People whose motive in starting a business is simply making money earn little respect from me compared with those who nurture their passions and talents to produce something extraordinary that others can benefit from. Not that the exchange of valuable commodities or services is unimportant; if no one wants the left-handed weasel traps some entrepreneur offers, he gets nothing in return. Economy stops; everyone shifts gears and moves on to other pursuits.

As a convenience, men have created money — to measure, regulate, and standardize the exchange of that which is perceived to be of value. Ordinarily, if I need a bag of carrots from the grocery store, I don't write a few lines of computer code for the farmer who grew them. The way it works is far more complicated and flexible than that. Countless individuals get involved in the process, with money or its equivalent changing hands on many levels. Underneath it all, that's basically what's happening: A farmer grows carrots and sends them to market, and he gets paid for them. I want carrots, so I go to a grocery store with money and get them. I get most of my money from writing computer code. In the end neither one of us knows the other is alive, but we have worked to benefit one another.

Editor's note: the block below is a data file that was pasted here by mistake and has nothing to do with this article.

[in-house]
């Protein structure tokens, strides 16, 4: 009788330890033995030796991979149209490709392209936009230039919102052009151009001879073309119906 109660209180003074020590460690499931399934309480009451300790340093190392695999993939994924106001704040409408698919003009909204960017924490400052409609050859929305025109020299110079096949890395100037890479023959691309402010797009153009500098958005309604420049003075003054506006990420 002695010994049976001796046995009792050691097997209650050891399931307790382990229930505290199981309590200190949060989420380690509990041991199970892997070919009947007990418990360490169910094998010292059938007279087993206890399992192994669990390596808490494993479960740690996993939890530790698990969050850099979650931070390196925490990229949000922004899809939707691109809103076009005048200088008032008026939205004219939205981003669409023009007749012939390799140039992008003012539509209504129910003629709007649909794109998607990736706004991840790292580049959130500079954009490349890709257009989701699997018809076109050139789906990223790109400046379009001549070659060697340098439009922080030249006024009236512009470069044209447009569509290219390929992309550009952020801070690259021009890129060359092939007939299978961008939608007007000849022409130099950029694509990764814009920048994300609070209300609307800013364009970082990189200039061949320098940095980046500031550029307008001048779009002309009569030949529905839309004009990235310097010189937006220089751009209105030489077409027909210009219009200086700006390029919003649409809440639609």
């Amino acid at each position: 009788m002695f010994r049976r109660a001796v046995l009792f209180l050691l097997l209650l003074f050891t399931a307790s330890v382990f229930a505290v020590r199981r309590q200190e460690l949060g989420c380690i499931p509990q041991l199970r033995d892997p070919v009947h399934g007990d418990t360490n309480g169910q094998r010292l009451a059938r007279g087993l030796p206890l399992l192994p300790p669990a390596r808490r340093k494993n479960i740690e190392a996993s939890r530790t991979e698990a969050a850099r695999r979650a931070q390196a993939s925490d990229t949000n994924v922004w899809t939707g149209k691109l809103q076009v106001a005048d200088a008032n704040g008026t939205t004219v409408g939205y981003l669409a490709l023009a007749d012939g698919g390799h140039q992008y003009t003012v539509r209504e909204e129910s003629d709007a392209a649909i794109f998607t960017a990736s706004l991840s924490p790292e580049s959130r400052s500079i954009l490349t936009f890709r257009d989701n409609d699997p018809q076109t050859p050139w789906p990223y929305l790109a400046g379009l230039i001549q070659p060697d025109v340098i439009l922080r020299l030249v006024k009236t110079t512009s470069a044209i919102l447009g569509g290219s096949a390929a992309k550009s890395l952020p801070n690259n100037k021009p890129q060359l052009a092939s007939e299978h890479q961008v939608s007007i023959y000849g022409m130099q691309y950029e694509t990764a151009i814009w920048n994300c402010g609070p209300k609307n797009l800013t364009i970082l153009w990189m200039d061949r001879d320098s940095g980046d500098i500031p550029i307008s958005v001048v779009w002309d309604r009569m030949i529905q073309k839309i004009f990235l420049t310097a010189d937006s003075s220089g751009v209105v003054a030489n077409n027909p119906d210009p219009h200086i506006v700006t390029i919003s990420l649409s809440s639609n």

A few years ago the Internet came along and changed everything — absolutely everything — far more than any previous advances in communication and transportation ever have, even more than automobiles or airplanes or telephones, or television, and even more than computers all by themselves. For better or worse, the global village that Marshall McLuhan predicted decades ago has become one of the most pervasive realities of our age. All around the world electronic devices are now persistently connected. When those devices started talking to each other, so did the people who ran them, and things really started to happen — and it's barely gotten started.

Well, not quite everything has changed. Admittedly, we who live in the US tend to have parochial views about the rest of the world. Yes, there are still billions of poor people in the world who are starving, totally uneducated, and so helpless in the face of their own desperate circumstances that their only prospect in life is to hang in there until they die. Most of them will never have the opportunity to make worthy use of the lives God gave them. I've never met one, but I'm led to believe they're out there.